Pools can be decided based on risk factor, geographical factor, employment etc. Some pool may make it mandatory to participate, while others are voluntary. Most Employers often fragment their risk pools by offering multiple HMO and PPO option. In this scenario, young healthy employees who would have less risk and healthcare needs choose self-funded PPO, while the rest more risk is migrated to the HMO as older individuals end up choosing that. The fourth approach is the Integrated Risk Pooling. Integrated Risk Pooling is used to do financial transfers between different fragmented pools.

Under this arrangement, the individual risk pools can remain in place, but financial transfers are arranged between pools so that some of all of the variation caused by pure fragmentation is eliminated. The essential feature of integrated risk pools is to smoothen the variation in per capita expected expenditure by effecting financial transfers from pools with lower per capita expected expenditure to pools with higher per capita expected expenditure. It is highly unfeasible to implement Just pure unitary risk pool and some fragmentation is nevitable.

There is a trade-off between the size of the pools and the complexity of managing the pool. The graph below shows the point S which is the optimal point, beyond which the risk pool is not viable. Figure 1 : Risk Pooling performance vs. Population Size (Peter et el, 2004) The new health care law has put a major focus on the risk pooling. Policymakers explored alternative risk pooling mechanism to make insurance affordable for everyone. Most Americans get their health insurance via the employer sponsored health plan. Others get their health insurance through government sponsored health plan like Medicaid,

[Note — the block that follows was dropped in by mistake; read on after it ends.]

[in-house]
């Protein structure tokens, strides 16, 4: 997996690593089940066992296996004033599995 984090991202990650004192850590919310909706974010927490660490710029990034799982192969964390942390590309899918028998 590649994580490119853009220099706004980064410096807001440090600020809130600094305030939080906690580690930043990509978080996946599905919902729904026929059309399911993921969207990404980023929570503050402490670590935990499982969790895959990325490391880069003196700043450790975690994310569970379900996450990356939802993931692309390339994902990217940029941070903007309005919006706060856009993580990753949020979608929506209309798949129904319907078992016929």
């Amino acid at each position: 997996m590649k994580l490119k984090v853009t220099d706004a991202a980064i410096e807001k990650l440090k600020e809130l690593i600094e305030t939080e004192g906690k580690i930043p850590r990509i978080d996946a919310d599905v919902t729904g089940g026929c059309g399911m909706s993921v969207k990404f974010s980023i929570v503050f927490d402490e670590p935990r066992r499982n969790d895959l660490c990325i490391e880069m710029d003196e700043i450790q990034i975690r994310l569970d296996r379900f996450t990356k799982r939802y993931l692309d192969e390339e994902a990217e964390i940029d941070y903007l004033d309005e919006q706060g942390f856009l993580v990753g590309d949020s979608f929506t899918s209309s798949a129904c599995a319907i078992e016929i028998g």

Medicare or via the armed forces health program. And, many people who are self- employed purchase their own health plan directly from a health insurance company. Additionally, more than 40 million Americans do not have any health insurance because they work part time, their employer does not offer health insurance, or they cannot afford health insurance premiums but make too much money to qualify for Medicaid. There are also significant numbers of people who can afford insurance but are turned down by insurance companies because they have a serious pre-existing condition such as cancer, diabetes, or an HIV infection.

In most states, there are no laws that require a health insurance company to provide coverage to an individual (. Graves and Long, 2006) One way to do the risk pooling in the new health reform bill, is the creation of health insurance exchanges. Through the use of insurance mandate, combined with guaranteed issue of coverage, elimination of pre-existing the basis for achieving universal (near-universal) coverage in combination with use of the health insurance exchanges for people who are not covered by employer provided healthcare or government supplied health care like Medicaid and Medicare.